Q. What is the birthstone for February? A. Amethyst

Amethyst: Ruler of the Centuries

Amethysts have played major roles throughout history, being favoured by significant civilizations such as the ancient Greeks and British royals. This stone, which is widely available today, was once considered as rare and valuable as rubies and emeralds. Because of this, the gem frequently adorned only the most noble of clergymen and monarchs, and played a noteworthy part in coronations.

Amethyst is known for its eye-catching range of purple hues. Specimens can be found in all colours from pale lavender to dark violet.  While amethysts technically belong to the minerals species quartz, which can be found in any colour, quartz stones that are purple are typically only referred to as amethysts. 


The role of amethyst in religion and royalty has been evident for hundreds of years. In fact, it is the amethyst which was chosen to stand next to the famous Star of Africa diamond in the stunning Sovereign’s Sceptre with Cross. 

Where Do We Find Amethyst?

Brazil is the world’s largest producer of amethyst.  Before its mines were found to hold large quantities of the stone, the cost for amethyst was extremely high. This limited them to only the most elite members of society throughout history. Today, amethysts are frequently mined in Brazil, the United States, and Zambia, which has allowed the price to decrease significantly. 

Chemically, amethysts have the scientific name SiO2, and they are found in rocks called geodes. Geodes have a hollow interior which provide an ideal environment for gemstones to grow. When the rocks are broken open, dazzling crystals of various lengths are exposed.

Below is a 15ct emerald cut Amethyst in 18ct white gold with an 18ct yellow gold collet. The ring was made in our local workshops.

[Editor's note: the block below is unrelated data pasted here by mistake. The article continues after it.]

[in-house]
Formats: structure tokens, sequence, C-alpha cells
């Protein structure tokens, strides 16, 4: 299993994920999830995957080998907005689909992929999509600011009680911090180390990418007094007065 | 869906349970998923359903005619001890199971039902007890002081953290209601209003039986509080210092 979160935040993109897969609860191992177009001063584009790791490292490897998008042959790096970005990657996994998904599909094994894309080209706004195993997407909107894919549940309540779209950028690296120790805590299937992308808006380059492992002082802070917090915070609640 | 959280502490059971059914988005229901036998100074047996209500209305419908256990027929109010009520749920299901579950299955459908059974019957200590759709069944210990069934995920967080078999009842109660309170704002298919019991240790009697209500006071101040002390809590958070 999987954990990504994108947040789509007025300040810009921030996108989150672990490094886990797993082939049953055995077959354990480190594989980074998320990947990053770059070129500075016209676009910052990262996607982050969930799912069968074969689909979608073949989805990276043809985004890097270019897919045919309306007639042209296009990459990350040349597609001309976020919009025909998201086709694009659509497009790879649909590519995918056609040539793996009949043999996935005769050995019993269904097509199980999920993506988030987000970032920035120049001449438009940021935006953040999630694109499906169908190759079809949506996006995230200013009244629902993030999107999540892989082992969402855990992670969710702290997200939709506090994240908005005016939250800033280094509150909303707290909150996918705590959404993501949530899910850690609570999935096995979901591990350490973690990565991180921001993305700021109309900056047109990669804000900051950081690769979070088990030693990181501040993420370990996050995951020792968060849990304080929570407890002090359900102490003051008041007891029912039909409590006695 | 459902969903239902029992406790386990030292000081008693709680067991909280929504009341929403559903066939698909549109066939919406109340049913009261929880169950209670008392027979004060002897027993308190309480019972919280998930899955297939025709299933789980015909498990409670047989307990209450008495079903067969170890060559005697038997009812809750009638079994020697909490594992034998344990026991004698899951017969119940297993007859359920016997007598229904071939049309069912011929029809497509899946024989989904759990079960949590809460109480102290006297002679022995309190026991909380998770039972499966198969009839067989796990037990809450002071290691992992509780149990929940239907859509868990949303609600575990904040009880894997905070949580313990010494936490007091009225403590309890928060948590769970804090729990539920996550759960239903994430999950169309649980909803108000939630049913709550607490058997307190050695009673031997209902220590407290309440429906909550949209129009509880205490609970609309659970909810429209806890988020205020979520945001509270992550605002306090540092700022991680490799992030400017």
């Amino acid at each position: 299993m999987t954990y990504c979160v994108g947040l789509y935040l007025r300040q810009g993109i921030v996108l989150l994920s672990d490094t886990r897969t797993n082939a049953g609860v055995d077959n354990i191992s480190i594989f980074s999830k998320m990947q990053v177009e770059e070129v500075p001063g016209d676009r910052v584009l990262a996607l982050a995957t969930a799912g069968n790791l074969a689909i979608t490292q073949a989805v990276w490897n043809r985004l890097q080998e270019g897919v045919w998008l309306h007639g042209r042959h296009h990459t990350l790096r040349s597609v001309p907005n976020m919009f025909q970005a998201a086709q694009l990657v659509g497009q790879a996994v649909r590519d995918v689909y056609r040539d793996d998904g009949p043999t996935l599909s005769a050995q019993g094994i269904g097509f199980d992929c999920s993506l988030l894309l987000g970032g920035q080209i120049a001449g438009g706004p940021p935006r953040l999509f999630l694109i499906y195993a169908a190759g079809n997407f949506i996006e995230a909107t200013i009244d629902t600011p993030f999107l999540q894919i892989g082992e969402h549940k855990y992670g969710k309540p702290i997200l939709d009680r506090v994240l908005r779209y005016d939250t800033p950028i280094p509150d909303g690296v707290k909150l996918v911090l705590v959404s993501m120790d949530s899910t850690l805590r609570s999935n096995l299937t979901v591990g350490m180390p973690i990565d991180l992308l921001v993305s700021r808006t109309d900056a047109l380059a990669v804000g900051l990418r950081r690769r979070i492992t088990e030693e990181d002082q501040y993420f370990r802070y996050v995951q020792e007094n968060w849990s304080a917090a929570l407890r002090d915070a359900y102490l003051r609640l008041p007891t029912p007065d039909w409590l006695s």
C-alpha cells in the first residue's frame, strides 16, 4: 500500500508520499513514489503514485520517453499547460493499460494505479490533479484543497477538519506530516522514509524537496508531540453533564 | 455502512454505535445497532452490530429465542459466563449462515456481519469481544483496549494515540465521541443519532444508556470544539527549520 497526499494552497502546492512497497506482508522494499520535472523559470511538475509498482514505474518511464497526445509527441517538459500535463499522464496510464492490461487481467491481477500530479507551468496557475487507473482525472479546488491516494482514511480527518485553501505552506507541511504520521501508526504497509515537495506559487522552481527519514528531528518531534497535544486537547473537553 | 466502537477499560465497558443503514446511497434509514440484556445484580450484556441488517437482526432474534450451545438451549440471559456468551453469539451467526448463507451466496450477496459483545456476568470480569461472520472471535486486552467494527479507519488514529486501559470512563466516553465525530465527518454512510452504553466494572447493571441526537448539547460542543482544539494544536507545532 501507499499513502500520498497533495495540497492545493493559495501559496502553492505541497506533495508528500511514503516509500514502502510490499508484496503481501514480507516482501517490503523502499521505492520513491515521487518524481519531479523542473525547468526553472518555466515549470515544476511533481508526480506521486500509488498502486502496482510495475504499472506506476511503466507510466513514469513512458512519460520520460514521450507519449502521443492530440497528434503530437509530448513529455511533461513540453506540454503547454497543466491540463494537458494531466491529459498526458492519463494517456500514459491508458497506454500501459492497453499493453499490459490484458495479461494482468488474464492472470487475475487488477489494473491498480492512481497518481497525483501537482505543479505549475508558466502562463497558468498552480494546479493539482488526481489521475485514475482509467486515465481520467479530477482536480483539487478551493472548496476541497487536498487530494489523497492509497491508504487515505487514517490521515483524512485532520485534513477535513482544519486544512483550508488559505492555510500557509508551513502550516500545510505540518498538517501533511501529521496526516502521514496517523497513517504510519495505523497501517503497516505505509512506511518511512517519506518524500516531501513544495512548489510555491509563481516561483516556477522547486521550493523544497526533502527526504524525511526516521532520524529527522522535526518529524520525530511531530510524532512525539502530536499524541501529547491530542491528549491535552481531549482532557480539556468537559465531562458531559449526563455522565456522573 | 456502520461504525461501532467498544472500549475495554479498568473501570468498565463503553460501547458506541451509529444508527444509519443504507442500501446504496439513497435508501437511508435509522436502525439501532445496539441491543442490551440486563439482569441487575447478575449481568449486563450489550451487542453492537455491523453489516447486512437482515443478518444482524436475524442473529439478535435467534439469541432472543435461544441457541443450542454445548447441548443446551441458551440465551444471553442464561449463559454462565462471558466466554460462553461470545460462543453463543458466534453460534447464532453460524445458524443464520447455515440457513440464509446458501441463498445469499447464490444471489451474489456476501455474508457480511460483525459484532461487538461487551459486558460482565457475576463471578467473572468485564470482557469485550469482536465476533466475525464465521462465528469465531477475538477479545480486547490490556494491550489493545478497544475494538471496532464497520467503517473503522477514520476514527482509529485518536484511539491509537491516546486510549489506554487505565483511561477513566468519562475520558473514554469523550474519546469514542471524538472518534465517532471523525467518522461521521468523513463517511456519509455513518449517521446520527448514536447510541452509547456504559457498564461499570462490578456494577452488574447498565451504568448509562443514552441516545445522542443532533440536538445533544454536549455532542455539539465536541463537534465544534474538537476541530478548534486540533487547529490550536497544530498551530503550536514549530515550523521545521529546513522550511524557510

Some geodes can be much larger than the average human, and individual crystals can be substantial in weight. The largest amethyst ever discovered was roughly 74 kilograms. Because these specimens come in incredible sizes, it is not uncommon to see large stones in jewellery. 

Why Should You Wear Amethyst? 

Amethysts are aesthetically pleasing and can be found in affordable price points. Inclusions, which are natural blemishes found within all gemstones, are usually not noticeable to the naked eye in this stone. This creates a highly desirable, flawless finish for amethysts used in jewellery.Unlike diamond, the price per carat for an amethyst does not increase substantially as the stones get larger, allowing consumers to purchase sizeable stones for a reasonable cost. 

Amethysts score a 7.0 on the Moh’s scale. This scale assesses the hardness of a gemstone with a rating from 1 to 10, with diamond scoring a 10. Although not as scratch-resistant as other stones in the jewellery world, careful wear will allow your amethyst piece to be a lifelong treasure. 


Did You Know?

Amethysts are found in some of the most highly prized pieces of jewellery in the world including: the Morris amethyst brooch, the Duchess of Windsor’s amethyst necklace by Cartier, and Queen Silvia’s amethyst parure tiara.

While most jewellery quality amethysts are polished and cut, rough stones can be obtained and used as well.  

Amethysts from Zambia tend to have a raspberry like colour, and have more inclusions than stones found elsewhere. 

Amethysts are used for more than jewellery. It is not uncommon to see the stone indecorative sculpture and animal carvings.

Amethyst is the birth stone for the month of February.

While amethysts are usually cut in traditional shapes like the oval and pear, it is possible to find freeform shapes in one of a kind pieces.


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Birthstones diamonds & gem stones